Sam Radford

January 19, 2022

No time to read

I wrote last week about the reading frenzy I’ve started 2022 with. Inevitably, when I share about my reading habits, I’m always asked how I find the time to read.

Before sharing a few thoughts, I will say that there are some exceptions to what I say. When I had young kids, I hardly did any reading. Also, I know plenty of friends who when reading lots for their studies, found the thought of reading anything else impossible. So yes, there are seasons of life when reading is genuinely hard to fit into life. These are times to be gracious with ourselves, not to beat ourselves up over.

That said, for most people, asking, ‘how do you find the time to read?’, is the wrong question. 

We all have time and make choices about how we spend it. I make intentional choices every day to read rather than watch television. The same with my phone: I could pick it up and doom scroll through Twitter (or Instagram, or whatever), but I am choosing to read more and scroll less.

As Oliver Burkeman points out in ‘Four Thousand Weeks’, it’s not about time:

People complain that they no longer have ‘time to read’, but the reality, as the novelist Tim Parks has pointed out, is rarely that they literally can’t locate an empty half-hour in the course of the day. 

So if time isn’t the issue, what is it? Here’s what Burkeman goes on to write:

What they mean is that when they do find a morsel of time, and use it to try to read, they find they’re too impatient to give themselves over to the task. ‘It is not simply that one is interrupted,’ writes Parks. ‘It is that one is actually inclined to interruption.’ It’s not so much that we’re too busy, or too distractible, but that we're unwilling to accept the truth that reading is the sort of activity that largely operates according to its own schedule. (Emphasis mine.)

The ‘beauty’ of Instagram and Twitter and WhatsApp is that you can easily dip into them. A thirty second scroll here, a two minute scroll there. The experience isn’t diminished by its brevity.

Not so with reading, as Burkeman continues:

You can't hurry [reading] very much before the experience begins to lose its meaning; it refuses to consent, you might say, to our desire to exert control over how our time unfolds. In other words, and in common with far more aspects of reality than we’re comfortable acknowledging, reading something properly just takes the time it takes.

Reading cannot be rushed. You can’t read while also watching television (like many of us now do with social media). It only works with total focus and attention. Done half-heartedly, or briefly, or rushed, and it’s no wonder we find it boring or not engaging. Reading only works when we give ourselves completely to it.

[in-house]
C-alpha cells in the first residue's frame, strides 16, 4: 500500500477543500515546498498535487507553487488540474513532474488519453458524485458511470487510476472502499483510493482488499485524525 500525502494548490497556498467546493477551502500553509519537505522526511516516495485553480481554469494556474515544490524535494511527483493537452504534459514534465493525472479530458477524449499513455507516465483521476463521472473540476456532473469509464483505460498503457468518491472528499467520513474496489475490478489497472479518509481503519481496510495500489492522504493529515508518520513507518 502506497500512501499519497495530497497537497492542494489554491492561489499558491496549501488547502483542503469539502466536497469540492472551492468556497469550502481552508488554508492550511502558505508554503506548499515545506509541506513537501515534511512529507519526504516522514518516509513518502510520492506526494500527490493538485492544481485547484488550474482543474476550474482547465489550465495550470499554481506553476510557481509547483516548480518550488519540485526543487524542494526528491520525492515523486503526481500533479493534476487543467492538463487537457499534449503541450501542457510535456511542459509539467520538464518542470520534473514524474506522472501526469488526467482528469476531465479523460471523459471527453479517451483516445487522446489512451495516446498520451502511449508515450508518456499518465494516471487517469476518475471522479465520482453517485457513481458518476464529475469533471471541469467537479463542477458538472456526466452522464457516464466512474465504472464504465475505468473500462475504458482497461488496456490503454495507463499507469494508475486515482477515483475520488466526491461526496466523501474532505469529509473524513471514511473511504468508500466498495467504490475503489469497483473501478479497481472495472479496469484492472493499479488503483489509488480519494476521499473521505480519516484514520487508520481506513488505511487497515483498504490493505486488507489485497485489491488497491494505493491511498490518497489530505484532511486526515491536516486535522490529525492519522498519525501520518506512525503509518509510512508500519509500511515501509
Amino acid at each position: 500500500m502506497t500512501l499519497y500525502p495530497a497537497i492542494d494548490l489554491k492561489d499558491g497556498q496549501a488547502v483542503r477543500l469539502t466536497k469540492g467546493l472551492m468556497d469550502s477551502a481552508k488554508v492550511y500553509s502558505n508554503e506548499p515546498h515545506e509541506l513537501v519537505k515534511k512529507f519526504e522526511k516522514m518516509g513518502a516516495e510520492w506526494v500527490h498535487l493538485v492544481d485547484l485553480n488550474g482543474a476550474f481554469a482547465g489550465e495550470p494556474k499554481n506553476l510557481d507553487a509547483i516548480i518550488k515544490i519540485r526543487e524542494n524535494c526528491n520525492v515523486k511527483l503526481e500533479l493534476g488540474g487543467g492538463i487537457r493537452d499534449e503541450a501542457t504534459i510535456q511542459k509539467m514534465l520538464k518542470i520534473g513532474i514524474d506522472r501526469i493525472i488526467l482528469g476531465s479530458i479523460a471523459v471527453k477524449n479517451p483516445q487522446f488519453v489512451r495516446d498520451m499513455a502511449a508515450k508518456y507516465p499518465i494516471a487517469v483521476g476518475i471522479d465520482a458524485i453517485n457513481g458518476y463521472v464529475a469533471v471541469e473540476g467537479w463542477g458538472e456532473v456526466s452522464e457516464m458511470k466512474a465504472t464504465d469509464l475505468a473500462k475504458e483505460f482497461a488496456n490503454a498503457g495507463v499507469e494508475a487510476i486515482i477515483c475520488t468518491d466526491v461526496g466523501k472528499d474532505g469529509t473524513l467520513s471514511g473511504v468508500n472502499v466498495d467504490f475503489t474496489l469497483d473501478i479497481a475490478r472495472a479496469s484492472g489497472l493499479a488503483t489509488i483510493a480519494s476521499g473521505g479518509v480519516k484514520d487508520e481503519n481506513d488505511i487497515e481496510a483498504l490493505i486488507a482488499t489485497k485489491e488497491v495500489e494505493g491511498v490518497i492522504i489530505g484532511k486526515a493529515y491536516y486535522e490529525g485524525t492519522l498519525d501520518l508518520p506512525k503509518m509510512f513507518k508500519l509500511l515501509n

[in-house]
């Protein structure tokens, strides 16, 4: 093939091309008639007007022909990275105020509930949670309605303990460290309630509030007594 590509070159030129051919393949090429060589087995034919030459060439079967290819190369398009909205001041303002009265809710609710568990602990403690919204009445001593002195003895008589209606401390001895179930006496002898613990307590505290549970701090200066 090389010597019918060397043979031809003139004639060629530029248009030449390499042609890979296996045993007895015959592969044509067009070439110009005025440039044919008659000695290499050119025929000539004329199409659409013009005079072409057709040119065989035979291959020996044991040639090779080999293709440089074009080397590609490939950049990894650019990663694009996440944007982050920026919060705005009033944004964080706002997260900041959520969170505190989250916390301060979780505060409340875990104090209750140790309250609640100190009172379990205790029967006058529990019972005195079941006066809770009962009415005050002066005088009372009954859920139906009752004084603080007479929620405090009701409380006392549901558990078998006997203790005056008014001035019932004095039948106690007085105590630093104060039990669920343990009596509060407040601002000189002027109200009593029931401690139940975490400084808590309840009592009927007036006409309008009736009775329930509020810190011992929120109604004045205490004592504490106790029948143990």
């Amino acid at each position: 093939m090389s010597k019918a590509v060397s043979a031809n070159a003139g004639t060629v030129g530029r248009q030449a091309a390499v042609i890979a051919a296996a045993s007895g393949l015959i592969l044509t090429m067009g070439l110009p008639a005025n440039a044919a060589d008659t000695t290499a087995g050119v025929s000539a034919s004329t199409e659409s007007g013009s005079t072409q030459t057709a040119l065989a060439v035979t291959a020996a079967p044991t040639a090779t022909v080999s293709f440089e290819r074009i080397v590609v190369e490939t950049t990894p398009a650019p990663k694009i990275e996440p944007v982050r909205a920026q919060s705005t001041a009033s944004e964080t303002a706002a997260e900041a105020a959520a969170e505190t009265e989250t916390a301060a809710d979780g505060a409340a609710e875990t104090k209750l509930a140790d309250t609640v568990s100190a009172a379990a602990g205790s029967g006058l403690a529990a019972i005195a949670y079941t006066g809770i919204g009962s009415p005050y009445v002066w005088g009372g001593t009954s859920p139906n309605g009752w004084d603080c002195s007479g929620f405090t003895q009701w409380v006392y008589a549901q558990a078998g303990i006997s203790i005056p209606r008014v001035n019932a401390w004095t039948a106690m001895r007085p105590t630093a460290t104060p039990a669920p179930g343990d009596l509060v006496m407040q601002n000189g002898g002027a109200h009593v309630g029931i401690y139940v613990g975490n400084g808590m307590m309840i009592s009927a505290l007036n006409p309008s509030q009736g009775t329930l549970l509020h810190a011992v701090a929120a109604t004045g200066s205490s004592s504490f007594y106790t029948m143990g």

Looking at our screen time stats (check the settings on your iPhone if you have one), it’s easy to be shocked: ‘I never spent 50 minutes on Instagram.’ ‘Was I really on WhatsApp for 90 minutes?’ But we’re not spending 50 or 90 minutes consecutively. We’re spending 2 minutes 45 times, or variations of that. 

Reading demands more of us. 

I think it’s worth turning the television off for and putting my phone away. 

And though a minute here and two minutes there will not work, ten minutes can be enough for a reading moment. I regularly start my day with a bowl of cereal and a ten-minute dip into my book. I also tend to take at least a 30 minute lunch break and spend 20 minutes reading then. Moments can be grabbed once we make the choice and then form a habit.

There’s one other question to address though. My friend, Richard, pointed out to me that there can be a perception that reading is a luxury rather than a genuine pursuit. If we share a house with family, we can feel guilty sat around reading. Aren’t there jobs to be done? Chores to be seen to? It’s hard to read if you feel you’re being silently judged by those you live with! 

Solution? Communication. And clear boundaries. If you genuinely want reading to be a meaningful part of your life, this can be navigated around. 

I’ll leave it there. Genuine exceptions aside, reading can be a meaningful part of your life if you want it to be. They’ll need to be some intentional choices though, and behaviour changes too. Just don’t blame your lack of reading on time—it’s rarely ever true!

—Sam

Got some thoughts on this? I’d love to hear from you—do hit reply or drop me a note.

@samradford | samradford.com